Collectively, this habitat is an important component of the state comprising nearly 10% of the land area. Domes, bogs, sogs, strands, and galls are unique types of wetland. Bald cypress trees (Taxodium distichum) are common in many swamps and are characterized by the knobby vertical growths termed 'knees' that help with respiration when the roots are in waters with low dissolved oxygen. Swamp laurel oak (Quercus laurifola), water tupelo (Nyssa aquatica), and black or swamp gum (N. sylvatica) are also commonly found growing in swamps. Marshes can be found throughout the state, but the largest and most popular is the Everglades. Originally, the Everglades was once over 10,000 square kilometers, but due to drainage for farming and other construction, only 35% of the original marsh is intact today. Now, flood control canals and other water management programs often disrupt the natural cycle of water levels. Sawgrass (Cladium jamaicensis), cattails (Typha spp.), water lily (Nymphaea odorata), and pickerel weed (Pontederia lanceolata) are some of the common plants found in marshes.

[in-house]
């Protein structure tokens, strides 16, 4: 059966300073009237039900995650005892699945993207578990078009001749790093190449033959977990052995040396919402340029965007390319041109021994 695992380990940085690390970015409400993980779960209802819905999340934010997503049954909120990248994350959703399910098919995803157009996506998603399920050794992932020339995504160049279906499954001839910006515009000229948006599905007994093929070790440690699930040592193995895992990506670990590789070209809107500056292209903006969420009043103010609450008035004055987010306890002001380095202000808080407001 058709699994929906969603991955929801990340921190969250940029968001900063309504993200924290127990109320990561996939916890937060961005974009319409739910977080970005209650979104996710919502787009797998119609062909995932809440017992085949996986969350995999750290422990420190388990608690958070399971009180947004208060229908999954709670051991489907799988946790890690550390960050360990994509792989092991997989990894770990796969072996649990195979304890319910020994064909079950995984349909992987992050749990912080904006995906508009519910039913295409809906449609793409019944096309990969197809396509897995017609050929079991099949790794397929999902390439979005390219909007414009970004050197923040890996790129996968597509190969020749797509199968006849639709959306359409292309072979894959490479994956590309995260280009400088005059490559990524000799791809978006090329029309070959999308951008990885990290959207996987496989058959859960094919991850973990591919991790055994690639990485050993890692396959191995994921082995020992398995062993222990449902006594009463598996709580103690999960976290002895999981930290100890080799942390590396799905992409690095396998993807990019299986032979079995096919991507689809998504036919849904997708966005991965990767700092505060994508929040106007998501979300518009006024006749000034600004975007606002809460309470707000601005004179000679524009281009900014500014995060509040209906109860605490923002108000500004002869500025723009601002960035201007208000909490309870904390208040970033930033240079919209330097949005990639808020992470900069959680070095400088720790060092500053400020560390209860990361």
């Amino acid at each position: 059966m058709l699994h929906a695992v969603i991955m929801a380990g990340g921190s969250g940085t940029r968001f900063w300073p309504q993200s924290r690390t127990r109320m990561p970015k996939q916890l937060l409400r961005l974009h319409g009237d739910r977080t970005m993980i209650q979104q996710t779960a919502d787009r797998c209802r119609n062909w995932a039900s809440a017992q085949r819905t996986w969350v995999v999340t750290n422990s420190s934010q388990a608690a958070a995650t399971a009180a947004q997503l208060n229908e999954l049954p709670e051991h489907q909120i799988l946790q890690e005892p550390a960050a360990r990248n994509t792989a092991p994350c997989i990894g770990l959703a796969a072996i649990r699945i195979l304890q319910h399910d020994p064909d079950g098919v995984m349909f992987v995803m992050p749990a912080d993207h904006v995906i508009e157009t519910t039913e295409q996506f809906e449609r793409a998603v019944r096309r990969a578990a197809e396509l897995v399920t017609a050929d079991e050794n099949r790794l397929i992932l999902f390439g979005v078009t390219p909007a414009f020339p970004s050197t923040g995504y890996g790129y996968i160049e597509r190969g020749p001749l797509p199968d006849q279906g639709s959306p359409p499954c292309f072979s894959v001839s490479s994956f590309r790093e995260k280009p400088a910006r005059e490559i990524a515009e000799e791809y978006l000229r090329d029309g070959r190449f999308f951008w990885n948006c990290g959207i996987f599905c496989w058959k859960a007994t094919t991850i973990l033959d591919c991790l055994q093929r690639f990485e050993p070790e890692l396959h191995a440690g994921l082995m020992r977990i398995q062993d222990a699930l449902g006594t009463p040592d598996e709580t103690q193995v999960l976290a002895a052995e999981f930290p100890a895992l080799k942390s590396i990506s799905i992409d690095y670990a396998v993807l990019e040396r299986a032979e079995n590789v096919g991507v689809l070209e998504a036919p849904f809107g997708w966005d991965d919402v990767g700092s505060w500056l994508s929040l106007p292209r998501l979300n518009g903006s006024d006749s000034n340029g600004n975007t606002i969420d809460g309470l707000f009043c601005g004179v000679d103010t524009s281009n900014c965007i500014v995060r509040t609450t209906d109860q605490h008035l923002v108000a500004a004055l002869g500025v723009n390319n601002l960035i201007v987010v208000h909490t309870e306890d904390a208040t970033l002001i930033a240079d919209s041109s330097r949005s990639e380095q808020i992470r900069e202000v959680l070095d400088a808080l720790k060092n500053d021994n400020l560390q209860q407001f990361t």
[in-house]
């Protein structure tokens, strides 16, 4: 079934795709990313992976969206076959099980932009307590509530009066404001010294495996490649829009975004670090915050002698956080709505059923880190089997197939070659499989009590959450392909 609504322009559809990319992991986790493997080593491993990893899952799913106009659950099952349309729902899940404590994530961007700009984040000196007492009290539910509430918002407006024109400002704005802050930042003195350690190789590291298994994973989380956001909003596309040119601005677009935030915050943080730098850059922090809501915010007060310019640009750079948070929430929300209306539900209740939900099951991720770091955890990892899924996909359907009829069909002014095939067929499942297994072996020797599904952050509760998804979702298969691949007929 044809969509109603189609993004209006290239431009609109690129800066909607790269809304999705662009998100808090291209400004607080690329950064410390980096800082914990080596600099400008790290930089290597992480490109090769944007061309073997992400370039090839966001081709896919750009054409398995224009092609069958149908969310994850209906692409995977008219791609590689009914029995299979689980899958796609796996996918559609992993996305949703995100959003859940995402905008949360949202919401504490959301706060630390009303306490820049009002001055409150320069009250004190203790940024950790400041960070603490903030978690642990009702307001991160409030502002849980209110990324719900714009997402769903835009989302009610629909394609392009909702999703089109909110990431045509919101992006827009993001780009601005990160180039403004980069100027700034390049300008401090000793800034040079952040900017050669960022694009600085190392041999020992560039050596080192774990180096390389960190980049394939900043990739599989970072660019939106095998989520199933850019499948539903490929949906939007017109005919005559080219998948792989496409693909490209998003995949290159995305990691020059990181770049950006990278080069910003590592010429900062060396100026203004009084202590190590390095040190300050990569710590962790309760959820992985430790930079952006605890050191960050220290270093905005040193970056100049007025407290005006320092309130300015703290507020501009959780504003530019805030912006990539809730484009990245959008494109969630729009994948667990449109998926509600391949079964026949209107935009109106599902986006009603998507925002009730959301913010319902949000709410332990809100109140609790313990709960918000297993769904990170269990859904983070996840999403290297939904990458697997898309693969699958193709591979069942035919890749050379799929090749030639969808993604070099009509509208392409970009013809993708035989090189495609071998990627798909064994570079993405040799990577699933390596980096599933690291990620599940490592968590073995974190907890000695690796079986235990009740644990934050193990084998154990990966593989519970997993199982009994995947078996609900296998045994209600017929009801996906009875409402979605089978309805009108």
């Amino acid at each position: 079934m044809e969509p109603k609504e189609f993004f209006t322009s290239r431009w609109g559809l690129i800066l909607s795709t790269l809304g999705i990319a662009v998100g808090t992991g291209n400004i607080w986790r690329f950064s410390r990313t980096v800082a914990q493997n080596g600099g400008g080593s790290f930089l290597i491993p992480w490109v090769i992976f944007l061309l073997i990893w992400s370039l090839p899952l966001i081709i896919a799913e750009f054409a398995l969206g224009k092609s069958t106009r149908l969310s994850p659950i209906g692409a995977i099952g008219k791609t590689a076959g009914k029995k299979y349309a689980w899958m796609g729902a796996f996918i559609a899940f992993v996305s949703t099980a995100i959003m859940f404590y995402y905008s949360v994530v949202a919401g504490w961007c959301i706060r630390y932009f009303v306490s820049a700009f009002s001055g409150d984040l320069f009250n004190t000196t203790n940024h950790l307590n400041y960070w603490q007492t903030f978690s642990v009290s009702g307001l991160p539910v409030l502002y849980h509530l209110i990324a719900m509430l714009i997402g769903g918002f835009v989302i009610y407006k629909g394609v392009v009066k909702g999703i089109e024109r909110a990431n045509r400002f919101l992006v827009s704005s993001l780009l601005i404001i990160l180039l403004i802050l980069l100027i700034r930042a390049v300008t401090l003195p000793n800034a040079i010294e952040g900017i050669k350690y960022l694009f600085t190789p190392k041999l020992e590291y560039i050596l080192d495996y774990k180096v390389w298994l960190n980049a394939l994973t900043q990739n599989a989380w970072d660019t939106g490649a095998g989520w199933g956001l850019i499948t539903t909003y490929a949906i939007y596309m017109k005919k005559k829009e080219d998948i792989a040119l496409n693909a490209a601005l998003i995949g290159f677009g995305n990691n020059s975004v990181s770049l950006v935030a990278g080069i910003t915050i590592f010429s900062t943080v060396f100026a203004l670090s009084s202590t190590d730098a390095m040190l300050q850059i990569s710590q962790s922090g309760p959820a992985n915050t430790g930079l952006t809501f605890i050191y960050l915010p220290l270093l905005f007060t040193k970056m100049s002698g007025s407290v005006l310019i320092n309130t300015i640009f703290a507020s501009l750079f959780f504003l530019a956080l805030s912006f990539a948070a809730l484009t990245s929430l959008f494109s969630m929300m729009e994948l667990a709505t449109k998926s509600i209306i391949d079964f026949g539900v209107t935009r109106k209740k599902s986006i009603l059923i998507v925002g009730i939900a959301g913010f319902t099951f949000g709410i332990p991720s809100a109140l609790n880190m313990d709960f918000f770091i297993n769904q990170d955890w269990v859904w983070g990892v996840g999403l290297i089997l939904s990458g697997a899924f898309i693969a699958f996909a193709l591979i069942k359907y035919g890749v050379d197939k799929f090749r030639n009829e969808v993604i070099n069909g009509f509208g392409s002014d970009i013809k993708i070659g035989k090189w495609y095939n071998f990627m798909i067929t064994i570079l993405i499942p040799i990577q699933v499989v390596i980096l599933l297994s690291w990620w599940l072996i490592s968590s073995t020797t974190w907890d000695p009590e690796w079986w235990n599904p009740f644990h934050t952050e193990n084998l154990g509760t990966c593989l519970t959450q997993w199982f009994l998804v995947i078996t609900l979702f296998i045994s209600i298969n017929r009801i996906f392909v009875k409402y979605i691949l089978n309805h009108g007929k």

Click on these thumbnails of insects and arthropods for more information about each.
Florida Arthropod Conservation Home